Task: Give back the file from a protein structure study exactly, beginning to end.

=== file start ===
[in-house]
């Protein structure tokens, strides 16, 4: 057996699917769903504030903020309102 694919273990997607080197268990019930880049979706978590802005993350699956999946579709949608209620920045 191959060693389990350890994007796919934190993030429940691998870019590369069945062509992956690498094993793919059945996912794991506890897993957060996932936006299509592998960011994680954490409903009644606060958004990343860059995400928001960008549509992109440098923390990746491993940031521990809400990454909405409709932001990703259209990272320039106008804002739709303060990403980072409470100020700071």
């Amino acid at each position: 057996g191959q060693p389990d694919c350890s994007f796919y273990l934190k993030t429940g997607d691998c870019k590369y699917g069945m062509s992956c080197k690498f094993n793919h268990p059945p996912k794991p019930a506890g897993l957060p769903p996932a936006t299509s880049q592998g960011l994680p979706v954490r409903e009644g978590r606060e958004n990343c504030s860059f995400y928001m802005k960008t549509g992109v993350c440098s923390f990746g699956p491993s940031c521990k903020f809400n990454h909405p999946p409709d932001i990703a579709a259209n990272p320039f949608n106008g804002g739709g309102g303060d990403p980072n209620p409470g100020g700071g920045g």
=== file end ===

[in-house]
């Protein structure tokens, strides 16, 4: 057996699917769903504030903020309102 694919273990997607080197268990019930880049979706978590802005993350699956999946579709949608209620920045 191959060693389990350890994007796919934190993030429940691998870019590369069945062509992956690498094993793919059945996912794991506890897993957060996932936006299509592998960011994680954490409903009644606060958004990343860059995400928001960008549509992109440098923390990746491993940031521990809400990454909405409709932001990703259209990272320039106008804002739709303060990403980072409470100020700071």
């Amino acid at each position: 057996g191959q060693p389990d694919c350890s994007f796919y273990l934190k993030t429940g997607d691998c870019k590369y699917g069945m062509s992956c080197k690498f094993n793919h268990p059945p996912k794991p019930a506890g897993l957060p769903p996932a936006t299509s880049q592998g960011l994680p979706v954490r409903e009644g978590r606060e958004n990343c504030s860059f995400y928001m802005k960008t549509g992109v993350c440098s923390f990746g699956p491993s940031c521990k903020f809400n990454h909405p999946p409709d932001i990703a579709a259209n990272p320039f949608n106008g804002g739709g309102g303060d990403p980072n209620p409470g100020g700071g920045g």